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Log Collection Best Practices


New Life Form

We are a new customer to AlienVault USM Anywhere.  Recently, we started forwarding security logs from our MS Windows Domain Controllers to sensors using NxLog.  As I'm sure many of you may already know, that was a mistake.  LOL.  Apparently, we generate millions of events per day and are quickly using up the allocated monthly subscription.  Not good.  As a temporary workaround, we initially built a few Event Filtering Rules to drop some of the higher volume events.  While that helped, the high volume of events were still being consumed and processed (dropped) by the sensors; which wasn't a good thing.  So, we quickly learned it was better to drop these events on the source; rather than send the events to the sensor where they were subsequently being dropped anyway.  Makes sense.  So, that was pretty easy.  NxLog configuration files have a pretty good syntax for letting you define what event IDs or Types to include or exclude in forwarding.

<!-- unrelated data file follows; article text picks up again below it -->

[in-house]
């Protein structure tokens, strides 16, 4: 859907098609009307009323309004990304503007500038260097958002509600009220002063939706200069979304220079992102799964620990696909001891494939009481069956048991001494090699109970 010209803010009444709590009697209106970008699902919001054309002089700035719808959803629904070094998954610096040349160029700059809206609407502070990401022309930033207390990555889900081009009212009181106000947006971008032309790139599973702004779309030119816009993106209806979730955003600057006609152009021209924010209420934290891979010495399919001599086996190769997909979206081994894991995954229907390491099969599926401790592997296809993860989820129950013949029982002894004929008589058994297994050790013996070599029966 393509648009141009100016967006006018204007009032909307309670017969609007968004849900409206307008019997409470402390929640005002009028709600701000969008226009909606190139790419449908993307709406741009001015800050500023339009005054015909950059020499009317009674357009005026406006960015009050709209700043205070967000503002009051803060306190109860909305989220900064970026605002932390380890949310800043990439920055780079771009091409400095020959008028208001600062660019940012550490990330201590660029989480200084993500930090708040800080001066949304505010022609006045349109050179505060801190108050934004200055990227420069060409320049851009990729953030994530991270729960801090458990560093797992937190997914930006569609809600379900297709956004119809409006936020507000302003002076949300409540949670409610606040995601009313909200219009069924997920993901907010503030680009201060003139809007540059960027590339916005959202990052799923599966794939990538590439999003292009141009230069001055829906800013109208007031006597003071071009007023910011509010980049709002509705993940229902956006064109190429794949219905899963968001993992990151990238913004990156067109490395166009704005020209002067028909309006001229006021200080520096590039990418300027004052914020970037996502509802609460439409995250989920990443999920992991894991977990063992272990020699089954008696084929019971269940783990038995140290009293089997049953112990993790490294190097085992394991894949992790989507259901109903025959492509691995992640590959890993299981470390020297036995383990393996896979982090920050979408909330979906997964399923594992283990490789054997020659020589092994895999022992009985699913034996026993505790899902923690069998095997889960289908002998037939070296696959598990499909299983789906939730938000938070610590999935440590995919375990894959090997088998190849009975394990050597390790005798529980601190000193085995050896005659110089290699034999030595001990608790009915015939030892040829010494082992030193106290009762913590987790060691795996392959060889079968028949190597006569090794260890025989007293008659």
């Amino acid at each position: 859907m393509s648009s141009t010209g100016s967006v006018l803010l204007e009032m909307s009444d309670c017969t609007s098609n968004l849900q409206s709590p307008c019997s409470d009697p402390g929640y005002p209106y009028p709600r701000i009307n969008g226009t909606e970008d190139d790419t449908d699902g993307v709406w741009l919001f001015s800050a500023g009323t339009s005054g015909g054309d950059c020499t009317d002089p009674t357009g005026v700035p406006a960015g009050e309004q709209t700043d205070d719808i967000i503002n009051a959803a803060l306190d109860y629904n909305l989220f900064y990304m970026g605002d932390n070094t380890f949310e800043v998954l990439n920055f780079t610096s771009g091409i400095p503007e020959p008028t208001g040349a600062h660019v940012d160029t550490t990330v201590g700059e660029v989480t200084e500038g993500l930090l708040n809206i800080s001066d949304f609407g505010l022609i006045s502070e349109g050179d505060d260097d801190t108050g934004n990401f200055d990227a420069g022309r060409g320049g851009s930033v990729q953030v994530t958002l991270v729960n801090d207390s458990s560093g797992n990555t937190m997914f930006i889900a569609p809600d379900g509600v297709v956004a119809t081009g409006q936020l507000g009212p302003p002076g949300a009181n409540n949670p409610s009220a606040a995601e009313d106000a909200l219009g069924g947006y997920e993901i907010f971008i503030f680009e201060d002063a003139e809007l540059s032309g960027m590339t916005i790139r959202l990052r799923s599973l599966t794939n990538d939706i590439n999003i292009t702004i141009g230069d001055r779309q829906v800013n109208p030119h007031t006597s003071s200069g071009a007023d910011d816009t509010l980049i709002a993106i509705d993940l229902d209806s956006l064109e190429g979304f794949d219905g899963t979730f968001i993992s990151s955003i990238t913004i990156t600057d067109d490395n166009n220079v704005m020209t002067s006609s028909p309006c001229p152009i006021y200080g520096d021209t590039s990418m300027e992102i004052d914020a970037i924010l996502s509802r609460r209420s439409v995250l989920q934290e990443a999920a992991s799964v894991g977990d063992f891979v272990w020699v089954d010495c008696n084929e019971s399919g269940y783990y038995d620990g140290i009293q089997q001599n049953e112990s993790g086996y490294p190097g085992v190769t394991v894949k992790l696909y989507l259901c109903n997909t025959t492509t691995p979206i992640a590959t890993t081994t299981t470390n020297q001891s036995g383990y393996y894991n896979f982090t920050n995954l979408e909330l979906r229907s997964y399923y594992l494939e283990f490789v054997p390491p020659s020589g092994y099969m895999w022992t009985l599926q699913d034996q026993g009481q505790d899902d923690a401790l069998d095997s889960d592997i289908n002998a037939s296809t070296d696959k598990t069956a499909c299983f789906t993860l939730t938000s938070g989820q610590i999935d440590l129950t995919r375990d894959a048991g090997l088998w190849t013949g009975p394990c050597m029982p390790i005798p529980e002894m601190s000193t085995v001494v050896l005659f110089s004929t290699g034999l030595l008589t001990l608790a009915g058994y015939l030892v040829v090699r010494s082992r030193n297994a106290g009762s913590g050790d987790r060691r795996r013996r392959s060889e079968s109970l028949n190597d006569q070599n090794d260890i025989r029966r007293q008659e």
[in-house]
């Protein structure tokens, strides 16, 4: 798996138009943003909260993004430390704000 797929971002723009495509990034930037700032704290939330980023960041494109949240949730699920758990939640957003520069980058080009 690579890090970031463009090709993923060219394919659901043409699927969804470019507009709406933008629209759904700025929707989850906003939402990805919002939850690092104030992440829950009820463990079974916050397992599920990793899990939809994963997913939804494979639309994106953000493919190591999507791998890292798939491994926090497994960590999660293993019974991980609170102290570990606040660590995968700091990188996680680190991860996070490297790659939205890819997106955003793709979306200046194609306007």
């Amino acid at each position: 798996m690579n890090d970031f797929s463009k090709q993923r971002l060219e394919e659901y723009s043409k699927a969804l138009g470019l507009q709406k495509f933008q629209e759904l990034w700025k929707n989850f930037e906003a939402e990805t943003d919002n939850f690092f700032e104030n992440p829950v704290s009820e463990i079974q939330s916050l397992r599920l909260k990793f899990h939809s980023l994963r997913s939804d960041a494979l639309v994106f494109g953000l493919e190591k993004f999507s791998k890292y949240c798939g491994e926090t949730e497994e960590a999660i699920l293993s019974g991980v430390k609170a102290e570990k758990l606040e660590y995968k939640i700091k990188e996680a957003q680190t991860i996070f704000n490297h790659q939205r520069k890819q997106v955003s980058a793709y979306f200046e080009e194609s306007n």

All that said, I couldn't help but wonder if anyone has published a Log Collection Best Practice document on what events or logs are generally a good idea to drop or forward for "default" SIEM analysis purposes.  When we first started down the SIEM road, we really expected to create "Use Cases" to look for specific bad activity.  Unfortunately, use cases have specific or unique event or log data requirements of their own; which seems to defeat the purpose of having a SIEM that can ingest all event or log data and look for bad activity everywhere.  When trying to decide what event or log data to ingest or not ingest, we are also trying to manage the impact to monthly storage (aka cost).

In any case, I thought I might poll the Discussion Forum to see if anyone else has started down this road or be willing to share their mistakes or success stories so new customers like us could avoid recreating the wheel.  I realize not all SIEM configurations are equal, but there must be a basic or default configuration profile worth using for starters.  Are there specific events or log data that just don't provide any value add whatsoever to SIEMs?  If so, those would be great candidates to filter or drop immediately.  Are there specific events or log data that provide high value-add to SIEMs?  If so, then I'd like to make sure we ingest those right away.  Hope that all makes sense.  Appreciate any information others are willing to share.  Thanks!


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